Blood Island by James Farber

(No Series)

Where once rose the cool silence of a primitive temple and the whispering of ancestral graves sprawls a lush Caribbean resort - an exotic pleasure playground where men and women come to feed their hungers, or hide their secrets, or live out their wildest fantasies.

But something is very wrong on the planet of Carrefour.

Inexplicable drownings…bizarre sexual murders…the bloody staring head of a black rooster in a young woman’s bed…the face in a photograph aging to a grinning skull in its frame…a shy young bride transformed into a snarling temptress…

Something evil has risen from the very ground on which Carrefour stands.

And in the blood red shadows of the jungle, to the frenzied beat of the voodoo drums and the death rattle of the maracas, a mysterious figure with a lithe sensual body and glittering black eyes begins to dance. And as his dark sexual ritual unfolds, the guests gather to watch and wait and tremble…

Blood Island is a novel written back in 1981, but while older it deserves its chance in the 20th century spotlight. I always enjoy novels focusing on voodoo or other dark religions,which is the core of this novel. Some genuinely creepy events unfold, there are some great internal struggles going on with all characters, the pace runs along well and a lot happens within 323 pages.

Basically a resort has opened on an island that used to be inhabited by tribes who believed in (and some practiced) black magic of sorts. A group of unlucky patrons go on to the island, but some people don't want it to remain open, and through the use of magic and rituals, try to chase off the inhabitants. This is done through possession, false scares, and killings. The jungle has a life all its own and the scenery is used to great advantage. I enjoyed learning about the original islanders and seeing the changes being done. There were some great messages in the plot, one being that we shouldn’t treat others badly when we invade their territory, and another being not to destroy and demolish nature for financial gain and greed.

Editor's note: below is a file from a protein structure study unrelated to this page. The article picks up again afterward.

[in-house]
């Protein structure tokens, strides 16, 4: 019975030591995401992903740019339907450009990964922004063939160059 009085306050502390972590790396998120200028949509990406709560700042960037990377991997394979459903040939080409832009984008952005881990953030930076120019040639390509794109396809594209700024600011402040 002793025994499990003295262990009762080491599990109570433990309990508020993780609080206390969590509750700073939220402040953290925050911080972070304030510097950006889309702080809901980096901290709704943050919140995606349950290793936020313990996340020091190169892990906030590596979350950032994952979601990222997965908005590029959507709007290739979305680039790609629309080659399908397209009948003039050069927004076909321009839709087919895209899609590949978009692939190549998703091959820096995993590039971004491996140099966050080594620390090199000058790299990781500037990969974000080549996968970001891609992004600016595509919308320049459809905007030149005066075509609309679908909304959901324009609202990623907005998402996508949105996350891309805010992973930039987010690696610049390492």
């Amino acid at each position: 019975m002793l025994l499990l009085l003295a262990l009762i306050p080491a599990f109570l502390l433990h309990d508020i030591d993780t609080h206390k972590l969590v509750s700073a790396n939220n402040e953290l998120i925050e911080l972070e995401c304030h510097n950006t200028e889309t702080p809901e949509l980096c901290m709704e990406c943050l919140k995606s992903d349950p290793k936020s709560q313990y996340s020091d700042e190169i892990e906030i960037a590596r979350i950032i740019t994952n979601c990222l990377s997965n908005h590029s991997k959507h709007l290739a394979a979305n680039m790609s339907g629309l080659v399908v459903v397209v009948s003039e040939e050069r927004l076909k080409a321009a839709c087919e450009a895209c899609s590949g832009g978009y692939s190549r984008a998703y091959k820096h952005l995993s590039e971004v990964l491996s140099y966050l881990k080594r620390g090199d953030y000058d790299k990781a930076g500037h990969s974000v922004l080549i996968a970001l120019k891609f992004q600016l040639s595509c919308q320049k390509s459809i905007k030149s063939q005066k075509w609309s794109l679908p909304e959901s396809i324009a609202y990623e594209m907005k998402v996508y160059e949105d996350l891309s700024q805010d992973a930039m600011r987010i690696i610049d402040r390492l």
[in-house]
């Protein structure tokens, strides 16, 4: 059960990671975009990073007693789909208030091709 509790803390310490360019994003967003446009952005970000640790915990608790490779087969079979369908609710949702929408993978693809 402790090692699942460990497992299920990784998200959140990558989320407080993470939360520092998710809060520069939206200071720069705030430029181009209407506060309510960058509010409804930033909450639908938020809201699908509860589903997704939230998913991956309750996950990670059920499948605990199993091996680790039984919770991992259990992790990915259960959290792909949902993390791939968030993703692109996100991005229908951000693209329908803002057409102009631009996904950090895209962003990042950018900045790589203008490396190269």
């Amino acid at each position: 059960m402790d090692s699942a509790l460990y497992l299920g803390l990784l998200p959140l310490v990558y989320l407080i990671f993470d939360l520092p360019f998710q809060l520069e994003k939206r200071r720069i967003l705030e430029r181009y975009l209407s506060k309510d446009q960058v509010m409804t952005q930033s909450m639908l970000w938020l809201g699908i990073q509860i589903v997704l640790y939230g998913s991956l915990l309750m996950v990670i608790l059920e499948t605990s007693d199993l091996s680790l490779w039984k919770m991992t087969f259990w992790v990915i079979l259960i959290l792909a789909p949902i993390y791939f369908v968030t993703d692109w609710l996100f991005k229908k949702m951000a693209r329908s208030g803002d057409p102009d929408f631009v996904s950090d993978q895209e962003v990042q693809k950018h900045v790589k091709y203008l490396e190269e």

Suspense is done well, and in certain scenes it pours. One is the rooster that is caged one minute, and gone the next. There are bodies popping up, possessions, weird dances, and the sense that one is never really alone. Nor safe. I will admit looking over my shoulder a few times and feeling a little creeped out when walking to the kitchen during the night, when all was quiet, while reading this.

There are some pretty violent killings, a nice description of gore, detail of pure fright, intense emotion, and some pretty graphic sexual conduct.

The atmosphere has this quiet horror about it, while the island and jungle setting is ideal for this type of telling. It is stark and devoid of humor [most of the time reading my shoulders just would not relax] and there’s a sense of inescapable reality and frustration emerging from the people involved. As if they want to escape, to live, but they know the chance is so slim it’s choking off their supply of hope.

Told through the eyes of several characters, all are well fleshed out, have their own personal melodramas and internal struggles to sift through. Many eventually interact with each other and this ups the stakes. Through another character we can learn about the death we didn’t know about of someone we had already read about and attached to. Jumping from one person to another, while each is going through their own terrifying ordeals, keeps the adrenaline pumping.

The pace runs along well: from the beginning where a death already occurs, to the end that is surprising and in another way predictable. My eyes were glued to the pages as if I were hypnotized.

The style is written in a simple and straight forward manner.

It may have as good a plot as some, but there’s something special about it. I have read countless books over the years but this one was remembered while the others forgotten; I have recently re-read it and am just as delighted. It may appear like a light chiller at the top but this one runs canyon deep.